Seattle Public Utilities wants to raise residential garbage, sewage and drainage rates 12 percent by 2015. The following year, garbage rates would climb another 1.6 percent.

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Seattle Public Utilities wants to raise residential garbage, sewage and drainage rates 12 percent by 2015. The following year, garbage rates would climb another 1.6 percent.

In each of the next three years, the monthly costs for a typical home would increase an average of $4.17. That means charges would go from $104.73 this year to $117.25 in 2015 for a typical residential customer.

The monthly bill for a downtown hotel would go up from $14,130 to $14,844. The rates for a large restaurant would rise from $3,121 to $3,295.

The proposed increases were sent to the Seattle City Council this week and will be considered during budget deliberations in the fall.

Seattle Public Utilities (SPU) officials say the increases are needed to pay for major capital investments, including building new waste-transfer stations and reducing chronic sewer overflows and polluted stormwater runoff.

“With the tough economy, many of our customers, both residents and businesses, continue to operate on tight budgets and understandably expect the same fiscal discipline from local government,” SPU Director Ray Hoffman said. “We are committed to keeping our rate proposal as low as possible while maintaining our ability to deliver critical utility services.”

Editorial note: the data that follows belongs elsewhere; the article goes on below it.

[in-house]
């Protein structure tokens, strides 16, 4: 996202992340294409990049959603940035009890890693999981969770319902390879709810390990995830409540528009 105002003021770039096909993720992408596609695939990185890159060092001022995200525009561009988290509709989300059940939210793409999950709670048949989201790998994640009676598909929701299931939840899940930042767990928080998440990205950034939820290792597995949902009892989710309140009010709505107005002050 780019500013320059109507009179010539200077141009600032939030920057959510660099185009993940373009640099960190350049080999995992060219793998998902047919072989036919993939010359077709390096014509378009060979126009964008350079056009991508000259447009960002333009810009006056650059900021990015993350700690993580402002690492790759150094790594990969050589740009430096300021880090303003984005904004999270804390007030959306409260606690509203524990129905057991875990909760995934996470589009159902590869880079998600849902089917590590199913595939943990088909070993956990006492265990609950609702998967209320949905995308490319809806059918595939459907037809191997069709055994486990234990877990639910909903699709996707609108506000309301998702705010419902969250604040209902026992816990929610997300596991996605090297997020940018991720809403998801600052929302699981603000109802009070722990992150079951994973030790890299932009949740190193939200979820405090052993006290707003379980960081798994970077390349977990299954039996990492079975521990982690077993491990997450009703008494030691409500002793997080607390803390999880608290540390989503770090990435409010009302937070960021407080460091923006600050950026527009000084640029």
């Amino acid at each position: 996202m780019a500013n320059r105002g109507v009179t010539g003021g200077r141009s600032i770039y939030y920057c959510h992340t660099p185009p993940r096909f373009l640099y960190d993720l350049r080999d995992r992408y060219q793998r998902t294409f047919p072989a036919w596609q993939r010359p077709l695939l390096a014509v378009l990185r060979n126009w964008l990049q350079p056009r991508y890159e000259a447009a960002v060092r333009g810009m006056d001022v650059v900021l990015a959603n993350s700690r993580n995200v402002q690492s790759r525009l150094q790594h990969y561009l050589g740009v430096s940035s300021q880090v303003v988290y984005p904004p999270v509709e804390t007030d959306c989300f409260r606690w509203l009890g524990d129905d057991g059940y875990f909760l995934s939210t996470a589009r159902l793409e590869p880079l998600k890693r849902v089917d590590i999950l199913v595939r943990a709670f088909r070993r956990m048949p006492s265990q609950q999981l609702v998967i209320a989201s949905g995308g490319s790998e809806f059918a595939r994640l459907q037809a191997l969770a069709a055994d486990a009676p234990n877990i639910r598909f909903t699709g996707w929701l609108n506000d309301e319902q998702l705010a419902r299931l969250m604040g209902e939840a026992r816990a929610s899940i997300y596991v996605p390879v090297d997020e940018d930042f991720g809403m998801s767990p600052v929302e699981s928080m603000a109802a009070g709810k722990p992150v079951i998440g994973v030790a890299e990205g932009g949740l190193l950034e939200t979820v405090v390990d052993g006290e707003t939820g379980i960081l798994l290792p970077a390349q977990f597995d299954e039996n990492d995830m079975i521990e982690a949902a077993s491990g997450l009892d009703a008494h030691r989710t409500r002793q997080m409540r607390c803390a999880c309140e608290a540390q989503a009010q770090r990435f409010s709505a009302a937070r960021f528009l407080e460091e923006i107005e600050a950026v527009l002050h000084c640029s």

According to a breakdown provided by the utility, wastewater makes up about 41 percent of the total residential bill, garbage 34 percent and drainage 25 percent.

Earlier this month, the City Council approved an agreement with federal and state regulators to clean up chronic overflows of raw sewage and stormwater into Puget Sound and other waterways.

The utility estimates it will spend about $500 million on construction projects over the next 13 years to carry out the agreement, including large underground storage tanks.

The utility in May opened a new $50 million recycling, composting and garbage-disposal facility in South Park.

A second, $52 million transfer station in Wallingford is planned to open in 2016.

Seattle’s other transfer stations were built before the city adopted curbside recycling and had limited space to sort materials or offer them for reuse.

While the drainage, sewage and garbage rates are going up, the rate at which they’re rising is less than the previous hikes. Bills jumped about 23 percent between 2010 and 2012. Since 2009, the typical residential charges for the three services have gone from $84.27 to a projected $117.25 in 2015, an increase of 39 percent.

Last year, the City Council approved a 23 percent increase in water rates through 2014.

The largest commercial customers saw increases of more than 30 percent.

SPU’s Hoffman said the increases were needed to replace aging infrastructure and meet stringent federal requirements for drinking-water quality. The city is in the process of covering its open reservoirs.

The utility says it’s trying to make its operations more efficient. It eliminated 85 positions and cut $56.5 million in capital spending over the past three years, Hoffman said.

Under the current proposal, another 10 jobs would be cut and some flood-control projects and other construction postponed.

Hoffman estimated the savings from those measures to be $29 million over the next three years.

Earlier this month Seattle City Light also announced that it was seeking rate increases of 31 percent over the next six years. That proposal also must be approved by the City Council.

Lynn Thompson: 206-464-8305 or lthompson@seattletimes.com.

On Twitter @lthompsontimes.